These options work at a sub-concious level within us, but can be modified and tuned. For example someone experience in handling firearms is not likely to flinch when one is shot, whereas someone who has never fired a gun will. But how do we access this sub-concious level in order to work with it?

Breathing is the first step and the major link between what goes on outside and what goes on inside. As we know, regulating our breath plays a major role in controlling the psyche. This in itself is a concious act at first - or at least it is in adults, most of us lose the natural abilities of the child in this respect. Over time it becomes the natural reaction to adjust the psyche through the breath - something makes you jump and you are in burst breathing before you know it.

This also has to be translated into physical movement and the first level of this is simply moving away from the source of pain. It may be a stick, knife, chain or fist, but just the "simple" act of avoiding it is informing the body on a sub-concsious level when and were to move. What I mean by sub-concious level is this - when running the swinging the stick drill, for example, we don't sit down beforehand and discuss in detail the bio-mechanics involved in taking a step. Nor do we have people do the movements without a stick present, just pretending it is there. In both cases the body is not learning - in the first because the information is intellectual, in the second because the threat to the body is imaginary.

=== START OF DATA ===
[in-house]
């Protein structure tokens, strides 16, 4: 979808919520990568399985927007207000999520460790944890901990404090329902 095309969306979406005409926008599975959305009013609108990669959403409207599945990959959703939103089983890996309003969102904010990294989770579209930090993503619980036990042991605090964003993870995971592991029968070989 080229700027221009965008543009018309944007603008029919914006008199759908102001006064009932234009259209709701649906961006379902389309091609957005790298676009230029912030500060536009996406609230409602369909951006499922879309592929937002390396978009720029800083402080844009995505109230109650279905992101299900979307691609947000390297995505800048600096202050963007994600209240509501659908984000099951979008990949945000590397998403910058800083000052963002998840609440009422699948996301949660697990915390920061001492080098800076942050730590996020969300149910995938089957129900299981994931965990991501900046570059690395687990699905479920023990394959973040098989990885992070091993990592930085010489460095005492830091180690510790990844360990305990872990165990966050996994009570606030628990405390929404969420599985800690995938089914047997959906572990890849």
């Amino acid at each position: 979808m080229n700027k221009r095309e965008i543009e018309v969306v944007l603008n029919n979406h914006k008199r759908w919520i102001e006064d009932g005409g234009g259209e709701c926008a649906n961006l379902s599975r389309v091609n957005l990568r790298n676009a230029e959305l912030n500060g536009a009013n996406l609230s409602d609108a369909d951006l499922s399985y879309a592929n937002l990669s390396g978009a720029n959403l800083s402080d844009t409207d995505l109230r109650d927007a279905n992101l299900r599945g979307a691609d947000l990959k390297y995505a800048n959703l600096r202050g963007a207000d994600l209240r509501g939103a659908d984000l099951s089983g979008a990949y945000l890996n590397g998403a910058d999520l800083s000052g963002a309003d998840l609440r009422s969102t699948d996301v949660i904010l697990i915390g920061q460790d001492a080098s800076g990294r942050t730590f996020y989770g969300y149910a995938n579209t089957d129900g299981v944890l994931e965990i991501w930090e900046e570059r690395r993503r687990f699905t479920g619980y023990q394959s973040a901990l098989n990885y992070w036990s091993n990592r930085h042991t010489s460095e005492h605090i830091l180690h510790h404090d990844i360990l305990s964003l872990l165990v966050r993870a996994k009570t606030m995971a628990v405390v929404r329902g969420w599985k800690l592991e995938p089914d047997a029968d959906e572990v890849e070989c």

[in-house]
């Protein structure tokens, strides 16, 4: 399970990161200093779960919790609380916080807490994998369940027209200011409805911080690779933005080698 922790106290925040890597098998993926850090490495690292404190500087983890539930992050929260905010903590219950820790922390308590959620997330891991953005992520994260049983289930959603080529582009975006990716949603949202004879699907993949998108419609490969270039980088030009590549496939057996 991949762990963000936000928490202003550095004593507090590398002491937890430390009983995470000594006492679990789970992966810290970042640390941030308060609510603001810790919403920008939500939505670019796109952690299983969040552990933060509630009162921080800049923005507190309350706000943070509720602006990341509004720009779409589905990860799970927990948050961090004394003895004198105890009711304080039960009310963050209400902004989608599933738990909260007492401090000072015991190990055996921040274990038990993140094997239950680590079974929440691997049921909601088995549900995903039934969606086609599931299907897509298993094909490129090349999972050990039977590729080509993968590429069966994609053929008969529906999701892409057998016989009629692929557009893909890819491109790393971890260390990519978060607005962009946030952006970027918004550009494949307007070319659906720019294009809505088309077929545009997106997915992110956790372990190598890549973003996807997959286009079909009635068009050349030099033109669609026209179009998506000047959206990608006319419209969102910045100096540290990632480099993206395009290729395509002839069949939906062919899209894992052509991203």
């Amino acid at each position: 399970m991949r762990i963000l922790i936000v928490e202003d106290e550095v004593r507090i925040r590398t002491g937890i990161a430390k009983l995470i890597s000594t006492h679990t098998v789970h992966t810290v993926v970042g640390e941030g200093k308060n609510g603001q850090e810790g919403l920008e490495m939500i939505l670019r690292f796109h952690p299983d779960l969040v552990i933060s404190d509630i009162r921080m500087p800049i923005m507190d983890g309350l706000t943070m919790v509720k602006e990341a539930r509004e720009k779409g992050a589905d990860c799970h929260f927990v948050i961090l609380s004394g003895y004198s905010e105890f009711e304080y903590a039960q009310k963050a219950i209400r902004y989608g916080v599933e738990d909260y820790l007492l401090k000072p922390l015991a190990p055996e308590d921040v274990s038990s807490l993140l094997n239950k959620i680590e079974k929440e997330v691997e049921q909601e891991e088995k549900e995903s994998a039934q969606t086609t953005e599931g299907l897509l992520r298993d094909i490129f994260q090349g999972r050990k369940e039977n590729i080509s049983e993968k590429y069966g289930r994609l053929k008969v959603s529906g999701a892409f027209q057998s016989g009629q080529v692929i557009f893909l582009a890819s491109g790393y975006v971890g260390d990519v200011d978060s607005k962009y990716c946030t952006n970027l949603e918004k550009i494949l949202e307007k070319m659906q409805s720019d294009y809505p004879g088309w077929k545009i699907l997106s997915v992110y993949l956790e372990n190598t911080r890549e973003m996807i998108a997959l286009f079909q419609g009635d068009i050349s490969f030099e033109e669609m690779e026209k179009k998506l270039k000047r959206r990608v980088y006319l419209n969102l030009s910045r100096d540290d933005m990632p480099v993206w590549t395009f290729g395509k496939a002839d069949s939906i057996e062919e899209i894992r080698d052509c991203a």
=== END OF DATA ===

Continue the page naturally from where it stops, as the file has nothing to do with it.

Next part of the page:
Now I am not suggesting there is anything wrong with intellectual learning in martial arts. There are many areas of training where studying the how's, why's or mechanics can be interesting and useful. But it should be should be used to back up the physical training, not replace it.

As for the types of practice that rely on imagination such as forms / kata - in my view they are far less useful. You can imagine all you like, at some level the body knows that there is no opponent in front of you. In fact I think they can be counter-productive, in that how you imagine something is rarely how it actually is - and your body will react to what actually is rather than what you imagine.